I mean, in the United States, I think a vice president has a certain political legitimacy that a first lady doesn’t have because, I mean, after all, the first lady, as important as she may be or as a first man may be, and the fact that we may very much like and admire those figures, they’re not the people on the ballot.  They’re not the people ultimately who are elected.   

QUESTION:  Thanks so much. 

MODERATOR:  Thank you.  And we’ll open up the opportunity for Pearl to ask your follow-up question.  

QUESTION:  Thank you very much.  So I want to go back a little bit on the performance of the vice president.   

MR GOLDSTEIN:  Okay.   

QUESTION:  So I know that there is an office somewhere and a person designated to sit down and write out a job description, and last night the Biden campaign made it an issue to make leadership the key theme in last night’s DNC convention theme.  And I know overall, leadership in the White House has become an issue in this current presidency. 

So my question is:  To what level in that job description is there a measure of seeing that the president will listen or heed counsel from his vice president?  I mean, everybody has a report card, and if you have a job description, that’s what we would measure whether that person is performing their job.  So what is there in that job description or what advisors might the vice president have so we know both the VP and the president will listen or heed counsel?  Will the president even listen to his vice president?  Thank you.  

MR GOLDSTEIN:  Well, I think it’s – that is really a continuing question in American government, I mean, in the sense that if you go back to the United States involvement in the Vietnam War, there was criticism that certain presidents really weren’t open to contrary advice, and that they were functioning in an echo chamber, and that they weren’t hearing or they weren’t listening fairly to – or they weren’t receptive to voices that weren’t telling them what they wanted to hear.   

And of course, different vice presidents and different presidents have different styles, and some presidents are very open and welcoming to – and although none of us like to hear criticism, some presidents at some level have a recognition that it’s healthy to have people who are willing to tell them – to talk truth to power, and historically, others are – have been less so.   

I think it’s a question, Lee, that is something that – it’s one of the issues that we ought to think about more, I think, in our campaigns, is that our campaigns oftentimes focus a lot on particular programs.  And yet I think that the sort of issue of character, of personality that you identify is one that voters ought to do – ought to focus on more is:  Is this somebody who’s – who is receptive to contrary views?  Is he or she receptive to criticism?  Is he or she receptive to recognizing mistakes and trying different paths?  Those are important leadership qualities for people to measure, and so I think that’s something that voters could do a better job of.  I think – and while I think that the media does a wonderful job and fulfills a vitally important role in American life, I think that’s something that the press can also focus on and can draw attention to, is to try and tease out some of that information.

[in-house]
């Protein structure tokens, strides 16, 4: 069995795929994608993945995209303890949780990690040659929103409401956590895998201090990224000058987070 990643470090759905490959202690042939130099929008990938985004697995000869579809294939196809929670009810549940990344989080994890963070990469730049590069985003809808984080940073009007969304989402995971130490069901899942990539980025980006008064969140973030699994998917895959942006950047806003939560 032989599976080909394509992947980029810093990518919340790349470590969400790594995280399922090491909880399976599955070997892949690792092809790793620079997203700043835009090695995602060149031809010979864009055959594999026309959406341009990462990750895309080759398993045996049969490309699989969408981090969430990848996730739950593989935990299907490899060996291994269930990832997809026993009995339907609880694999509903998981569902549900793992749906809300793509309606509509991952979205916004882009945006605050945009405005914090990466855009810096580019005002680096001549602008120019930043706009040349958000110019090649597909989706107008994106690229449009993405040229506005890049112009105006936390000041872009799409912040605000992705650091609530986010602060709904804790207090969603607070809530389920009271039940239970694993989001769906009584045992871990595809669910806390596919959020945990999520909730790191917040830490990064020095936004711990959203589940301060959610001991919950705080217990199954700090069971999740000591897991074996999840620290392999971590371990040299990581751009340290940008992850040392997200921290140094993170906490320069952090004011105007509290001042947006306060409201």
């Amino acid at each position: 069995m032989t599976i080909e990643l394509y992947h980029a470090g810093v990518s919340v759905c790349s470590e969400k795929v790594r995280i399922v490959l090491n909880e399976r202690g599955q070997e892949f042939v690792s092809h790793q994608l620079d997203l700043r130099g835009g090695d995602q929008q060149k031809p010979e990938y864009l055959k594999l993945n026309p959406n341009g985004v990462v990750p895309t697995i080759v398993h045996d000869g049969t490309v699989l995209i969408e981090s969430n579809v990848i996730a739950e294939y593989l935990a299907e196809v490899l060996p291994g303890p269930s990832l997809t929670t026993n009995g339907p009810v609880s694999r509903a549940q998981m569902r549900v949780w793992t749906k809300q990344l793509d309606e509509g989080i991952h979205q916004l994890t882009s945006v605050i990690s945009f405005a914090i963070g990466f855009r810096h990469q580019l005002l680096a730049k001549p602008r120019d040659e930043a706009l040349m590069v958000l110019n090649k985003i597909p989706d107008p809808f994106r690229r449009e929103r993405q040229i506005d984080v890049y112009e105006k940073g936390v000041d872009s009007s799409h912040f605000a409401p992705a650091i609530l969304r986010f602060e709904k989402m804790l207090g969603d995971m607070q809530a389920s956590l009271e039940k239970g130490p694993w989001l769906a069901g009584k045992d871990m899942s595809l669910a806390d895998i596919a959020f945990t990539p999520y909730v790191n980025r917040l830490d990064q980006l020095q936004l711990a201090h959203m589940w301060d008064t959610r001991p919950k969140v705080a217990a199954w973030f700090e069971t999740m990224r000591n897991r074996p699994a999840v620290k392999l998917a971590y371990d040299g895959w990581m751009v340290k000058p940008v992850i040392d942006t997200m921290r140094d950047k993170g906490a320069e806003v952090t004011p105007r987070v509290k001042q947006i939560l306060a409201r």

Oftentimes it’s very difficult to sort of identify these sort of characteristics in a potential leader, but I think it’s – and it’s – but it’s important information for people to have and it’s important information for people to consider.  Is that responsive to what you’re asking?  

QUESTION:  Yes, thank you very much.  I appreciate your explaining that for me.  

MODERATOR:  And sir, I have one more question and then we’ll conclude the briefing.  It’s coming from the chat.  I’ll summarize it a bit.  Actually, well, depending on the answer we might have a second question.  We’ll see.   

But the first one comes from Jiji Press, and in summary the questioner says that the relationship between the former secretary of state and former secretary of defense has deteriorated and they resigned their positions because of that relationship with the President, but the current relationship between Vice President Pence and President Trump is doing quite well.  Is there – is that because of a personal relationship, or is that a system or a process issue where potentially the Vice President may or may not be able to change positions?  

MR GOLDSTEIN:  If I follow the question, I think it’s – is probably something of both in the sense that the vice president has a four-year term.  The vice president has the same term that the president has, so that both President Trump and Vice President Pence have the identical four-year term that began January 20th, 2017 and ends January 20th, 2021.  The secretary of state, secretary of defense, other members of the administration serve at the pleasure of the president so that the formal term is different.